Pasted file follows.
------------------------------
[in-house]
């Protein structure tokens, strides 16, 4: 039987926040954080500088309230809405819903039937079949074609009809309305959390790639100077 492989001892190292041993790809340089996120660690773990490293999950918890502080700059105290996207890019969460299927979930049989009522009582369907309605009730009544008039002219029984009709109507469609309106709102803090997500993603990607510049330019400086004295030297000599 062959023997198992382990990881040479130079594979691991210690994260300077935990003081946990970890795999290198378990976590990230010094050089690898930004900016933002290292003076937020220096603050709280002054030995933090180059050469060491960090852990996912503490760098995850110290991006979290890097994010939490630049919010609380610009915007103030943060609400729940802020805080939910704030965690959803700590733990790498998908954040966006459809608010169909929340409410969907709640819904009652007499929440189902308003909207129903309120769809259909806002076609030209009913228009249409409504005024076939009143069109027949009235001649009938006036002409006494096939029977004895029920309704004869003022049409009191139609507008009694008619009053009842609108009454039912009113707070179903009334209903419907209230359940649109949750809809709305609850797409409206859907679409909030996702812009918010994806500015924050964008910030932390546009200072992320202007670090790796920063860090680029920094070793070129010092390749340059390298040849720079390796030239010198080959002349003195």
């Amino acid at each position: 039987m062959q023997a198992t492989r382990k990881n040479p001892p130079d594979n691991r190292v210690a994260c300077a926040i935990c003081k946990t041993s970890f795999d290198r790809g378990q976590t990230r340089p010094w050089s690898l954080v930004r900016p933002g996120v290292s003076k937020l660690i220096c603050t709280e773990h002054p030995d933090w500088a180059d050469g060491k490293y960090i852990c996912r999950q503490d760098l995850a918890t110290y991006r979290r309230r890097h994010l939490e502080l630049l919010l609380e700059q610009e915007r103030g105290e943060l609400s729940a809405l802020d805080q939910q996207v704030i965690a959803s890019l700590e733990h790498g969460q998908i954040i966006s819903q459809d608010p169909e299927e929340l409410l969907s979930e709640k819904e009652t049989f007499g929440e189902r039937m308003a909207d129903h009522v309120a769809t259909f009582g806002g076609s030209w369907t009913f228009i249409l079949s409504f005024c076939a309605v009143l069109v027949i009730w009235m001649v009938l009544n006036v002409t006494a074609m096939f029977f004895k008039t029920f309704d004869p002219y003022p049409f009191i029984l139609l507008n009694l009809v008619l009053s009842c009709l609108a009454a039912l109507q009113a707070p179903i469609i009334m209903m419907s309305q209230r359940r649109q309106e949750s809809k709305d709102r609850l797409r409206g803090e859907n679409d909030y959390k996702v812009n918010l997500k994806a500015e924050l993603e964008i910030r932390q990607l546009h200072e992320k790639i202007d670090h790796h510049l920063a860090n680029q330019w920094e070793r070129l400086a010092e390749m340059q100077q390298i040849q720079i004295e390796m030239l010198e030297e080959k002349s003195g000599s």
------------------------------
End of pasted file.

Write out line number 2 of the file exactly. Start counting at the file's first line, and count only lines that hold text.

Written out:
């Protein structure tokens, strides 16, 4: 039987926040954080500088309230809405819903039937079949074609009809309305959390790639100077 492989001892190292041993790809340089996120660690773990490293999950918890502080700059105290996207890019969460299927979930049989009522009582369907309605009730009544008039002219029984009709109507469609309106709102803090997500993603990607510049330019400086004295030297000599 062959023997198992382990990881040479130079594979691991210690994260300077935990003081946990970890795999290198378990976590990230010094050089690898930004900016933002290292003076937020220096603050709280002054030995933090180059050469060491960090852990996912503490760098995850110290991006979290890097994010939490630049919010609380610009915007103030943060609400729940802020805080939910704030965690959803700590733990790498998908954040966006459809608010169909929340409410969907709640819904009652007499929440189902308003909207129903309120769809259909806002076609030209009913228009249409409504005024076939009143069109027949009235001649009938006036002409006494096939029977004895029920309704004869003022049409009191139609507008009694008619009053009842609108009454039912009113707070179903009334209903419907209230359940649109949750809809709305609850797409409206859907679409909030996702812009918010994806500015924050964008910030932390546009200072992320202007670090790796920063860090680029920094070793070129010092390749340059390298040849720079390796030239010198080959002349003195």